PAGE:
• liangjwc1

    What is not disclosed is the estimated total premiums to be collected under MediShield Life and the expected pay out in percentage term.
    Not available or they expect to keep the review for this as secret?

    • PikuChoo

      I guess that is the “actuarial study” mentioned in the article. More importantly, we need to have the same info released on the current Medishield scheme.

      This will provide the baseline figures from which to compare the profit being creamed off when Medishield Life goes into force. Without this transparency, the “itch” to profit off Singaporean’s healthcare needs will prove very tempting for the companies involved.

      More importantly, Health minister Mr Gan Kim Yong need to tell us WHY such information has NOT being made public yet.

      • liangjwc1

        Because most Singaporeans are daft so they think no need to release the “actuarial study” or whatever.
        Besides, Gan already inform that the inflation and cost increases for the next five years are factored into the premiums now, so everyone just pay.
        And we have the sh*t time saying the increase in premium is lower than feared?
        What was their original premium figure they feared?
        Isn’t this empty talk?

  • The_Pariah

    Given that Medishield LIFE incorporates
    (A) front-loading for those below Age 40 and (B) risk-loading for those with pre-existing illnesses, “daft” little me seriously cannot reconcile why those of Age 50-64 (ie, outside of Pioneer Gen Package) who were whacked with 30-50% hike in 2013 under Medishield Integrated Plan of NTUC Income Class B1 Plan
    now face another whack in 2015 of 60-80% for Medishield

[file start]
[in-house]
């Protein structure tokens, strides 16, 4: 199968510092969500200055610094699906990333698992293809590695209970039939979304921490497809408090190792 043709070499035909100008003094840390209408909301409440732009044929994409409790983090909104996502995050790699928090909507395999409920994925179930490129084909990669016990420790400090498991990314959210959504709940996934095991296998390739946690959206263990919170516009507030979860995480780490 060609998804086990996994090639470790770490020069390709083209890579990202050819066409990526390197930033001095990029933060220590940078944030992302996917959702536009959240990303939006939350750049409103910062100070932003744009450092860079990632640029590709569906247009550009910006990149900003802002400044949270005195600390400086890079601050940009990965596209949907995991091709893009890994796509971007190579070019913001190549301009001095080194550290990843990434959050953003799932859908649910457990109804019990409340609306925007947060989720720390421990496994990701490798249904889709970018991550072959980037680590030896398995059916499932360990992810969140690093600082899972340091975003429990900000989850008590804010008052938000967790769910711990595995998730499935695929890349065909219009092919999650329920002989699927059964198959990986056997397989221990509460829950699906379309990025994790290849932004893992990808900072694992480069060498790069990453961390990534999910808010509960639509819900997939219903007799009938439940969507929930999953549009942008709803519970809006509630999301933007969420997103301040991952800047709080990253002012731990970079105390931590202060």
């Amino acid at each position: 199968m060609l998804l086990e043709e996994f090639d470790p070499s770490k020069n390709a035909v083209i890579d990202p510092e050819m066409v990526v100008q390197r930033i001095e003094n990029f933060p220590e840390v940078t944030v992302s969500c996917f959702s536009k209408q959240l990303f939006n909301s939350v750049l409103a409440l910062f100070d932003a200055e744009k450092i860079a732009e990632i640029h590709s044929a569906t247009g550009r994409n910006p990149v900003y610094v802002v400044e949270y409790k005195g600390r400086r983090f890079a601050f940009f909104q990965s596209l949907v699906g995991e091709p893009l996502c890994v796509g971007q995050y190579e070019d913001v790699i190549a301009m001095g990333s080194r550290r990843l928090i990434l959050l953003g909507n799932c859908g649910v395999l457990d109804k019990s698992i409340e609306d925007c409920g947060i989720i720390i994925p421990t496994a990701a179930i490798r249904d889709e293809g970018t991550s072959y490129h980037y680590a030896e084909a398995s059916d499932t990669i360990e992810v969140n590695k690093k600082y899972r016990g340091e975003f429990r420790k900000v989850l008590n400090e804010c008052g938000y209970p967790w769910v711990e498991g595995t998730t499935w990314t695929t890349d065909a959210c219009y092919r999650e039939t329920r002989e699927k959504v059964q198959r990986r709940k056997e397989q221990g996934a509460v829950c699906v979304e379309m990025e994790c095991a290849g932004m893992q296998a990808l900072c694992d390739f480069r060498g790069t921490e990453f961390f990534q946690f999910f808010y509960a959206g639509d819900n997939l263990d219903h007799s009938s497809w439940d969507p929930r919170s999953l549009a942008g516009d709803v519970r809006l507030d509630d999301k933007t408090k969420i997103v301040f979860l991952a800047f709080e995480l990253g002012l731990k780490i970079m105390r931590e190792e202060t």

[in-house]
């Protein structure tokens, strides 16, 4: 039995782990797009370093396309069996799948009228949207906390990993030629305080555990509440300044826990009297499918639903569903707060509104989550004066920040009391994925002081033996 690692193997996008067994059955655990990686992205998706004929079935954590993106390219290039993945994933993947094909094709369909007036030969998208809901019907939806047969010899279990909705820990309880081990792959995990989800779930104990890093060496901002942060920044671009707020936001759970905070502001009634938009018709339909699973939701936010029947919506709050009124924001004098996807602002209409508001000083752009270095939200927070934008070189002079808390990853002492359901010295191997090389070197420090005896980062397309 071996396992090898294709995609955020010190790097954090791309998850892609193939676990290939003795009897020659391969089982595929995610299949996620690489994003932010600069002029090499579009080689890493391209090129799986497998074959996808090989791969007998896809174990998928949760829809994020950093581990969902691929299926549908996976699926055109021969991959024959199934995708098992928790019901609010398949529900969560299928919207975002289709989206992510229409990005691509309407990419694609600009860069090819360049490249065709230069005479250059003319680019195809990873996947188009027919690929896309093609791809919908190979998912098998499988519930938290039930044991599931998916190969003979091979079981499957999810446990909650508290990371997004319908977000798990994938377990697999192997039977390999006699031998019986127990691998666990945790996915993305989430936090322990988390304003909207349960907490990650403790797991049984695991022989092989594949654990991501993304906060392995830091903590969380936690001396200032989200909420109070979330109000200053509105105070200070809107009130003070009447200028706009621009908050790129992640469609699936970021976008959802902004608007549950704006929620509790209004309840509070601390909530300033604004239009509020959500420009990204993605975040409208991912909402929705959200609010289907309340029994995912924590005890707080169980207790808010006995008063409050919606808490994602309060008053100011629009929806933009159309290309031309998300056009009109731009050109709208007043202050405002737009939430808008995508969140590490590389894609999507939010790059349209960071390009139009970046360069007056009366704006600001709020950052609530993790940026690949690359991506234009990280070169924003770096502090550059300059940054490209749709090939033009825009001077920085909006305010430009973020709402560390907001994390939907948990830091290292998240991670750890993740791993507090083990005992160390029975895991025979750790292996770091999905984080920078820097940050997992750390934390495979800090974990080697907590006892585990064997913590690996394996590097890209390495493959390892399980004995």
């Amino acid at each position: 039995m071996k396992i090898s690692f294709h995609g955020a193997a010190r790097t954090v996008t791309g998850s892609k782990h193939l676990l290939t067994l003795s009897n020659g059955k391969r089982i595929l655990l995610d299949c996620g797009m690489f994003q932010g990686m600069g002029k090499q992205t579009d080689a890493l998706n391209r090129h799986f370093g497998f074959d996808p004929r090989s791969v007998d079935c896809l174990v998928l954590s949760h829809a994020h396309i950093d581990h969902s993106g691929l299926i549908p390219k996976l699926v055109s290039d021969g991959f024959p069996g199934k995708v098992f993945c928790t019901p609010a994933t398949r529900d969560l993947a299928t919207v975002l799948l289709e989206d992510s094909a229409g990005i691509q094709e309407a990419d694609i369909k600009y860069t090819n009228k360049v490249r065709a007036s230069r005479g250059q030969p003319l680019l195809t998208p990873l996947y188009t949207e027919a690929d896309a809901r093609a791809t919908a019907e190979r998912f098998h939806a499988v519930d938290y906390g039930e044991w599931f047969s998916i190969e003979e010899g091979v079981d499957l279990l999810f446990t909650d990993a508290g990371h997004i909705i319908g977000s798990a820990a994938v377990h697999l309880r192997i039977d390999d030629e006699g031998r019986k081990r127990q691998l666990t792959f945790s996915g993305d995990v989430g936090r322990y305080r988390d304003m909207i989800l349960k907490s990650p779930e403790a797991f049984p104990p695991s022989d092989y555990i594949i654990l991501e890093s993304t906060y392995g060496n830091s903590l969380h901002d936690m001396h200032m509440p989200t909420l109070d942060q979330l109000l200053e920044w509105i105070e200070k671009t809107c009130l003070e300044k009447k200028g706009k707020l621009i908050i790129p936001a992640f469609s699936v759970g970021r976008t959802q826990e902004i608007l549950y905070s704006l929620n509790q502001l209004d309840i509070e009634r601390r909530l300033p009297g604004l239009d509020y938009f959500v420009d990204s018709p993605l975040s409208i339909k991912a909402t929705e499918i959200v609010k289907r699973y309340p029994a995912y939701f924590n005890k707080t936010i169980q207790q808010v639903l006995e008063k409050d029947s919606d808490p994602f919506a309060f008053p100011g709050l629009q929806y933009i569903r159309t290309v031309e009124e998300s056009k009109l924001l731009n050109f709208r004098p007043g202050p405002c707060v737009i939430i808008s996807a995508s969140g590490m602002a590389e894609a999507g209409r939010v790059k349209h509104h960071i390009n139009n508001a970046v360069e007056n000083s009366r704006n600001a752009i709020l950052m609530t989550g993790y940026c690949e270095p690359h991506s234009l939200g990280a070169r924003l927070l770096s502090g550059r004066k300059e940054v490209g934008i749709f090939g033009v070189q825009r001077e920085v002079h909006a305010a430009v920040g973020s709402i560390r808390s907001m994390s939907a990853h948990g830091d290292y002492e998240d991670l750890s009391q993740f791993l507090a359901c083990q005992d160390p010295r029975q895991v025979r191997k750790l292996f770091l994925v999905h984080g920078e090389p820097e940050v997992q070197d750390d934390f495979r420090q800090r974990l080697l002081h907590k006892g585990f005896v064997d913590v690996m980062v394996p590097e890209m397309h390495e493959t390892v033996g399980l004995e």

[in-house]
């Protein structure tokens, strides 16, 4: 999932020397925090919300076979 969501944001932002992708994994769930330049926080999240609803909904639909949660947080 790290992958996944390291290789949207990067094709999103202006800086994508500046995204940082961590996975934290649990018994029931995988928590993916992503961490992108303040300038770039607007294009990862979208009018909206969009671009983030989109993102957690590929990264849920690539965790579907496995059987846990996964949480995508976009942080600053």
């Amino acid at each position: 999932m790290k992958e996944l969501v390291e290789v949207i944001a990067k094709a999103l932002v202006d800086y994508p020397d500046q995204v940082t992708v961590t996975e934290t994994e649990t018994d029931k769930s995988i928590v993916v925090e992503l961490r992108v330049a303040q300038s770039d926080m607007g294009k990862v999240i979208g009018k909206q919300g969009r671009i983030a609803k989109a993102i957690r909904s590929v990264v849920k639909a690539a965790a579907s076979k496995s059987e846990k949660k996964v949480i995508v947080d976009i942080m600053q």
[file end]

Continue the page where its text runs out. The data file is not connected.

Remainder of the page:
LIFE portion PLUS a yet-to-be-announced xx% change for IP portion (some
    measure of cold comfort from IP Sub-Committee on the latter).

    Even if we assess just the Medishield bottom layer (ie, without the IP top layer) …. Those of Age 50-64 were
    already hit with 60-70% premium hike in 2013 and they face another
    70-80% jump in 2015 (without subsidies).

    One should NOT be enamoured by
    permanent/transitional subsidies – Put it to my public mistrust (remember how HDB Lift Upgrading
    Program was pegged to GE votes for PAP) if the PAP could dangle the possibility that permanent subsidies could be withdrawn by non-PAP Govt. In any case, such subsidies ultimately trace back to taxpayers’ money (GST in future – 10%, 15%?).

    Maybe Medishield LIFE is a flawed structure. When a mere Ward Class B2/C LIFE is already costing an arm and a leg, it may make more sense (economically or cow-wise) to have a Medishield 2ND – ie, equivalent to Critical Illness Rider (exempt for those who can produce evidence of existing riders).


    could replace the current Deductibles/Co-insurance rider which is a
    political faux pas because requiring Rider premiums to be paid by cash
    merely translates into exempting the well-to-do (the likes of ex-Health Minister Khaw Boon Wan who bought this Rider) from policy deterrents
    of paying
    Deductibles/Co-insurance to preempt the Buffet Syndrome, esp if they are
    already Ugly Singaporeans. This is the elephant in the room.

  • vanguy79

    Premiums for the “young” should be expected to go up. The age group is technically less riskier and they need to pay for the older age groups or the groups with medical illnesses.. in order for the system to be working. What i object is that the Minister of Health saying this is Universal Health Care. That is simply not true. This revised MediShield Life health care system still requires us to pay out of pocket for some treatments. We also have yet to hear if this MediShield life really covers people even with Cancer or with HIV. In almost all news article i read, I have not come across that detail.